Sheared lug nuts likely due to overtightening
Dear Car Talk:
Did power tools cause a lot of problems when first used to tighten lug nuts? We were with Mom in the 1972 VW Van and heard a loud clunking on the front passenger side. Mom pulled over, and we removed the hubcap to find one lonely lug nut in place — the rest had sheared off! Was it an overtightening problem? — Theresa
Probably. Unless it was an ex-boyfriend problem.
It is hard to control the torque (twisting power) of air-powered impact wrenches. And — as you would expect — most mechanics preferred to err by making them too tight rather than too loose. But as you and Mom learned, too tight isn’t so good either. They can be tightened so much that they stretch the lug bolts themselves, and weaken them to the point where they can break off.
You’re lucky you stopped when you did, because those VW Vans didn’t run very well on three wheels. They regularly crossed the country on three cylinders, but not on three wheels.
Now there are things called “torque sticks” that help prevent overtightening. Each torque stick is rated for a certain amount of torque. It goes between the air wrench and the lug nut. And once it reaches its maximum torque, it starts to slip, which limits the amount of force that can be applied to the lug nut.
Torque sticks work well — as long as the mechanic uses them. And as long as he doesn’t keep hammering away at the lug nut after the stick starts slipping. Our guys often will put a torque wrench on a couple of random lug nuts after they’re tightened, just to check that they’re tightened correctly.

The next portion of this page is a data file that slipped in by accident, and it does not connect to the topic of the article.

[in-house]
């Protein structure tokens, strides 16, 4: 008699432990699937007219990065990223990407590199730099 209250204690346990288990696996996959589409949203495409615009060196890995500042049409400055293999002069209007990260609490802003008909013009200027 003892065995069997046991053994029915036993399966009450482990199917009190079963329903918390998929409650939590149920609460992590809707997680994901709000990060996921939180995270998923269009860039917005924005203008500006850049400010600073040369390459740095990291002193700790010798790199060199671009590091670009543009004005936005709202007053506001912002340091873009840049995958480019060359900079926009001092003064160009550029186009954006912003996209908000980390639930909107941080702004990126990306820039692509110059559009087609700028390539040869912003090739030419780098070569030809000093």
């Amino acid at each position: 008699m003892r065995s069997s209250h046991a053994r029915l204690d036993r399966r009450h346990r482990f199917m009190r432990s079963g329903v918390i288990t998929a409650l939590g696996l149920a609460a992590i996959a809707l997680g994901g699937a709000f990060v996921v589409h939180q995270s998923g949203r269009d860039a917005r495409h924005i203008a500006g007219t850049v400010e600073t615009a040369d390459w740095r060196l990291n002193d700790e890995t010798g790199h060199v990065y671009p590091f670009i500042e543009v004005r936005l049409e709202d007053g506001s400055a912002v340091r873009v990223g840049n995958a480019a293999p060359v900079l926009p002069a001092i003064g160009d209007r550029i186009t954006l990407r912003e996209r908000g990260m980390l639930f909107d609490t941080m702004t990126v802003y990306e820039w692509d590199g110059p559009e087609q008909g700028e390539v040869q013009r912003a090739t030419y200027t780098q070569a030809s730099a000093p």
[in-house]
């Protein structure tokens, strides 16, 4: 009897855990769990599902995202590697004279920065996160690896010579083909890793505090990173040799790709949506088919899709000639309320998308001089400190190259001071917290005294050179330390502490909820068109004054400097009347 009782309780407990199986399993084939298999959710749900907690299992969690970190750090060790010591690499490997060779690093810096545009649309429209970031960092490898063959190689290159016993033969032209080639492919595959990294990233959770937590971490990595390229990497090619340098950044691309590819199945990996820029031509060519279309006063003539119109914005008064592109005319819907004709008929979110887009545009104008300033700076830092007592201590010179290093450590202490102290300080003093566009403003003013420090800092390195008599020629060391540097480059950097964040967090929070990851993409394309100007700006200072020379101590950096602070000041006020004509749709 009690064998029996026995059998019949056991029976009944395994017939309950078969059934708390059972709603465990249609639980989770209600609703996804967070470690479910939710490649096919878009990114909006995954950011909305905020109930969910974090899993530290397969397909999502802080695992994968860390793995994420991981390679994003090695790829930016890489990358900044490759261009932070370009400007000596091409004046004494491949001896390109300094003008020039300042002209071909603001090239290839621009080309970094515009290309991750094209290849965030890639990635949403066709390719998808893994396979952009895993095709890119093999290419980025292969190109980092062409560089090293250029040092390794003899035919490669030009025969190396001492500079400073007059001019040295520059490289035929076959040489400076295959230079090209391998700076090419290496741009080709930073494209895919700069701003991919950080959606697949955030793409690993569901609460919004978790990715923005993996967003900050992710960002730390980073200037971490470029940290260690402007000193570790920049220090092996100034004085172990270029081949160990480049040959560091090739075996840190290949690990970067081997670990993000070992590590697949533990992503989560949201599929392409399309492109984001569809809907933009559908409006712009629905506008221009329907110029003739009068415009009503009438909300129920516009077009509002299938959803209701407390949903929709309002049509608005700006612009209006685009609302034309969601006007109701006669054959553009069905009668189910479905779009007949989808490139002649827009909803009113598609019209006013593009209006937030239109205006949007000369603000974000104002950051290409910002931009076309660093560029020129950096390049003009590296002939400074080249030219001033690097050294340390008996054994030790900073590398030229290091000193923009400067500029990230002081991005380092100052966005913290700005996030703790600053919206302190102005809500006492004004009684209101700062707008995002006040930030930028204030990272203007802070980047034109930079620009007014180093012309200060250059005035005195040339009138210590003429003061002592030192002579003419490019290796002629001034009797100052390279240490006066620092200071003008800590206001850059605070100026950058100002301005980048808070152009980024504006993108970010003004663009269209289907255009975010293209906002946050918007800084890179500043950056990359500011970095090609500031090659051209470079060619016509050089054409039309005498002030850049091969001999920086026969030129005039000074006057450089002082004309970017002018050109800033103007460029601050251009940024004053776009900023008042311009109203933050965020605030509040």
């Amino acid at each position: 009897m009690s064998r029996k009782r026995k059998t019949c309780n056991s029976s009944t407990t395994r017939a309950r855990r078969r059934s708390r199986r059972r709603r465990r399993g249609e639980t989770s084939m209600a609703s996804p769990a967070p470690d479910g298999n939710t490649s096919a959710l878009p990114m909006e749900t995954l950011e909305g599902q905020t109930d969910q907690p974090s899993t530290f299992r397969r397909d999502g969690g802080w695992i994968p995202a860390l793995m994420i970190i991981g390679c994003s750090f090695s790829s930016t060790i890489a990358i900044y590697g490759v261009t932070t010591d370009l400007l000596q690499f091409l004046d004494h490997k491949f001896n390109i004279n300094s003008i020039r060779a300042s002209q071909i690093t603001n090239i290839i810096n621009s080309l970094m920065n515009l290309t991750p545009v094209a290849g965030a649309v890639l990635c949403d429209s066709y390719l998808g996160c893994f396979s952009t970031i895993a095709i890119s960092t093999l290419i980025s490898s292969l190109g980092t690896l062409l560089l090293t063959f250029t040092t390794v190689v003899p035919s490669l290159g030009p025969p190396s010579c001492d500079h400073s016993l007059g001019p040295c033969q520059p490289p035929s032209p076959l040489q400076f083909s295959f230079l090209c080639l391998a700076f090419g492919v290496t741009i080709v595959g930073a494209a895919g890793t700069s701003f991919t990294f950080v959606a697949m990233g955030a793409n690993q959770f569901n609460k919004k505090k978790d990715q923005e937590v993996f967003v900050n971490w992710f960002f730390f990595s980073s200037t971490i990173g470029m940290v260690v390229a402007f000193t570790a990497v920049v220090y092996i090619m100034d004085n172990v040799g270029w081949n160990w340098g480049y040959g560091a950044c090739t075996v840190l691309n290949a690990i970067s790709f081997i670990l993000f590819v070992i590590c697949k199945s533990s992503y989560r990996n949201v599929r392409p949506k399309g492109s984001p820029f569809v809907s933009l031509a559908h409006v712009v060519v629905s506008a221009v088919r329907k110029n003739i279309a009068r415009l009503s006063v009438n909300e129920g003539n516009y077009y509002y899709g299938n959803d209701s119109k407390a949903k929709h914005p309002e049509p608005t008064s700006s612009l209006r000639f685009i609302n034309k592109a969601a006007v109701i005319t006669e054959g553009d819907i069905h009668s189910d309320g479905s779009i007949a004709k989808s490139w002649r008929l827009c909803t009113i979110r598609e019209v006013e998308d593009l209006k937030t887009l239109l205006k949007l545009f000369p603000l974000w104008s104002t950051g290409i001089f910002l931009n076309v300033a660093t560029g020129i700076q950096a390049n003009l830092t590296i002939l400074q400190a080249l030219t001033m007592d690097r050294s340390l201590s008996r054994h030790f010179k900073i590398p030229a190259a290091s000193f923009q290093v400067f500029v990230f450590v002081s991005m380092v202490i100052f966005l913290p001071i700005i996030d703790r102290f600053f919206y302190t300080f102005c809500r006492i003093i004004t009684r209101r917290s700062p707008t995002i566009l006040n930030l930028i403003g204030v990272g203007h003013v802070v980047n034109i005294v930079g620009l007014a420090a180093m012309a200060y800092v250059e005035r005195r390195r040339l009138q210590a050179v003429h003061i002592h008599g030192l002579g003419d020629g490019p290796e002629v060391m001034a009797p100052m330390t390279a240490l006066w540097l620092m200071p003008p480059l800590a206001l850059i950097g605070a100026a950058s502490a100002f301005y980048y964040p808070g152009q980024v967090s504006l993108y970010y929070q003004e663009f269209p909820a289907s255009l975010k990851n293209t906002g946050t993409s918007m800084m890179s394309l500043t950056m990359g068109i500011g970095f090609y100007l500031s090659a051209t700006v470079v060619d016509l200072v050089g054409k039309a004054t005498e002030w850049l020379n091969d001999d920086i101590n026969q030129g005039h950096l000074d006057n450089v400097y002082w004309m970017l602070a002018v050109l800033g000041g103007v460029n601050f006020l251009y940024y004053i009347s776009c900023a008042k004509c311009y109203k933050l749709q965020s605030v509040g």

A torque wrench measures how tight the lug nuts are. So if a lug nut is supposed to be tightened to, say, 85 foot-pounds, and the torque wrench says it took 300 foot-pounds to remove it, the mechanic knows that something’s wrong. But we see less of that these days, because we’ve actually switched over to battery-powered tools.
The great advantage of battery-powered tools, at first, was that you could reach into places that a bulky air wrench just couldn’t reach. And you didn’t have to worry about dragging the air hose into these little spaces along with you. But we also discovered that it’s much easier to control the torque on a battery-powered impact wrench.
They’re not perfect. If we come across a lug nut that’s been really overtightened by some animal at another shop (or by one of the animals at our shop), sometimes the battery-powered wrench just doesn’t have enough torque to get it off. Then we have to drag out the air wrench to remove it.
But we use battery-powered wrenches exclusively for lug nuts now. And you’ll be glad to know we haven’t sheared off a lug bolt in days, Theresa!